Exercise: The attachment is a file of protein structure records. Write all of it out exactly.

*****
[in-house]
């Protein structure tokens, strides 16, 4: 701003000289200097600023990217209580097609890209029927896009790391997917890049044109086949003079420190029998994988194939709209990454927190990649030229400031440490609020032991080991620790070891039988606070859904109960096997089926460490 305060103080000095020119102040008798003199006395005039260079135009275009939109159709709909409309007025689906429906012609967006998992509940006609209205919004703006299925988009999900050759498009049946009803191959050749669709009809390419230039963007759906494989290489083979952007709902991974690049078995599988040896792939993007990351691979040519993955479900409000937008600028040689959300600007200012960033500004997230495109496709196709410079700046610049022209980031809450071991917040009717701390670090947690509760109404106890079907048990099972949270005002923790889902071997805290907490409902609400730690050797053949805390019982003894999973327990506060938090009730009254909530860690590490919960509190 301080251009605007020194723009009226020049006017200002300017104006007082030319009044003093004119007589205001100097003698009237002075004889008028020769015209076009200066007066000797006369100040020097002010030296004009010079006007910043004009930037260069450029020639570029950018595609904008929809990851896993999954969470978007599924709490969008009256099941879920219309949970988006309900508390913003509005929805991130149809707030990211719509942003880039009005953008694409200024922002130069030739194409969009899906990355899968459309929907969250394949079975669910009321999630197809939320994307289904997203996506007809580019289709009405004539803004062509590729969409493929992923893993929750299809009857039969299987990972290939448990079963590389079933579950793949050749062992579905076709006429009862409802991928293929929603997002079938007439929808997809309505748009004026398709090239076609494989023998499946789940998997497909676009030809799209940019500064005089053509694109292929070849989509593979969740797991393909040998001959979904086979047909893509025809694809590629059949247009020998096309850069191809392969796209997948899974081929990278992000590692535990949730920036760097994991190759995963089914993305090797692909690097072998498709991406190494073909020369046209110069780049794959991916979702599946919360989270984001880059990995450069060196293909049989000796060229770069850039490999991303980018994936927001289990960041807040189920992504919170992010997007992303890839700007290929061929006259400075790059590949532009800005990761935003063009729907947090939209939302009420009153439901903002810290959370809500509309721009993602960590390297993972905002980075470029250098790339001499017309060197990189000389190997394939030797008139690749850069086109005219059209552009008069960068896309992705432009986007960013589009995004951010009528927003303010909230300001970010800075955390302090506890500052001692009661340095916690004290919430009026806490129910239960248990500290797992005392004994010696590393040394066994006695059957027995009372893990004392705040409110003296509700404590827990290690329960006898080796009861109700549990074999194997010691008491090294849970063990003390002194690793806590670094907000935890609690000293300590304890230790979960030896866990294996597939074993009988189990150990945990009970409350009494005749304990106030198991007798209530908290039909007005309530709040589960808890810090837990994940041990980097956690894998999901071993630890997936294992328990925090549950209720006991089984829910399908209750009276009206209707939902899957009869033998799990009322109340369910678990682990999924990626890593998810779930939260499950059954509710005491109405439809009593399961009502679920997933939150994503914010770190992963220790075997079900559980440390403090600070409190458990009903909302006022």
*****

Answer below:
[in-house]
């Protein structure tokens, strides 16, 4: 701003000289200097600023990217209580097609890209029927896009790391997917890049044109086949003079420190029998994988194939709209990454927190990649030229400031440490609020032991080991620790070891039988606070859904109960096997089926460490 305060103080000095020119102040008798003199006395005039260079135009275009939109159709709909409309007025689906429906012609967006998992509940006609209205919004703006299925988009999900050759498009049946009803191959050749669709009809390419230039963007759906494989290489083979952007709902991974690049078995599988040896792939993007990351691979040519993955479900409000937008600028040689959300600007200012960033500004997230495109496709196709410079700046610049022209980031809450071991917040009717701390670090947690509760109404106890079907048990099972949270005002923790889902071997805290907490409902609400730690050797053949805390019982003894999973327990506060938090009730009254909530860690590490919960509190 301080251009605007020194723009009226020049006017200002300017104006007082030319009044003093004119007589205001100097003698009237002075004889008028020769015209076009200066007066000797006369100040020097002010030296004009010079006007910043004009930037260069450029020639570029950018595609904008929809990851896993999954969470978007599924709490969008009256099941879920219309949970988006309900508390913003509005929805991130149809707030990211719509942003880039009005953008694409200024922002130069030739194409969009899906990355899968459309929907969250394949079975669910009321999630197809939320994307289904997203996506007809580019289709009405004539803004062509590729969409493929992923893993929750299809009857039969299987990972290939448990079963590389079933579950793949050749062992579905076709006429009862409802991928293929929603997002079938007439929808997809309505748009004026398709090239076609494989023998499946789940998997497909676009030809799209940019500064005089053509694109292929070849989509593979969740797991393909040998001959979904086979047909893509025809694809590629059949247009020998096309850069191809392969796209997948899974081929990278992000590692535990949730920036760097994991190759995963089914993305090797692909690097072998498709991406190494073909020369046209110069780049794959991916979702599946919360989270984001880059990995450069060196293909049989000796060229770069850039490999991303980018994936927001289990960041807040189920992504919170992010997007992303890839700007290929061929006259400075790059590949532009800005990761935003063009729907947090939209939302009420009153439901903002810290959370809500509309721009993602960590390297993972905002980075470029250098790339001499017309060197990189000389190997394939030797008139690749850069086109005219059209552009008069960068896309992705432009986007960013589009995004951010009528927003303010909230300001970010800075955390302090506890500052001692009661340095916690004290919430009026806490129910239960248990500290797992005392004994010696590393040394066994006695059957027995009372893990004392705040409110003296509700404590827990290690329960006898080796009861109700549990074999194997010691008491090294849970063990003390002194690793806590670094907000935890609690000293300590304890230790979960030896866990294996597939074993009988189990150990945990009970409350009494005749304990106030198991007798209530908290039909007005309530709040589960808890810090837990994940041990980097956690894998999901071993630890997936294992328990925090549950209720006991089984829910399908209750009276009206209707939902899957009869033998799990009322109340369910678990682990999924990626890593998810779930939260499950059954509710005491109405439809009593399961009502679920997933939150994503914010770190992963220790075997079900559980440390403090600070409190458990009903909302006022």